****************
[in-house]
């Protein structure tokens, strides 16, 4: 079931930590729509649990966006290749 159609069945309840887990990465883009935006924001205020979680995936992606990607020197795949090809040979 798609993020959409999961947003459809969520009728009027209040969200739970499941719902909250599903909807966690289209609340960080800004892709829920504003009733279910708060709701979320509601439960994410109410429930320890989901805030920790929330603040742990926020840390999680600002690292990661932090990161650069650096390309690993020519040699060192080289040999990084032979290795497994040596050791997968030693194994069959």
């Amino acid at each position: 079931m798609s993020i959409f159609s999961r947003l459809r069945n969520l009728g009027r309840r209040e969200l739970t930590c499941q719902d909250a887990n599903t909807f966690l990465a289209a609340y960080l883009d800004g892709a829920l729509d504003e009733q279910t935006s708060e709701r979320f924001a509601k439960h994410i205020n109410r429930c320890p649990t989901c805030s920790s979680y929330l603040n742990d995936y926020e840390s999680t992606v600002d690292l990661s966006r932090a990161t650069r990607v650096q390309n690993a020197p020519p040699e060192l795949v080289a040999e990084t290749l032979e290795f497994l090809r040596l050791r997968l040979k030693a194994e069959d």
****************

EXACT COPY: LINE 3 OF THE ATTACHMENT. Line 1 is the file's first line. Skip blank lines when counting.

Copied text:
């Amino acid at each position: 079931m798609s993020i959409f159609s999961r947003l459809r069945n969520l009728g009027r309840r209040e969200l739970t930590c499941q719902d909250a887990n599903t909807f966690l990465a289209a609340y960080l883009d800004g892709a829920l729509d504003e009733q279910t935006s708060e709701r979320f924001a509601k439960h994410i205020n109410r429930c320890p649990t989901c805030s920790s979680y929330l603040n742990d995936y926020e840390s999680t992606v600002d690292l990661s966006r932090a990161t650069r990607v650096q390309n690993a020197p020519p040699e060192l795949v080289a040999e990084t290749l032979e290795f497994l090809r040596l050791r997968l040979k030693a194994e069959d």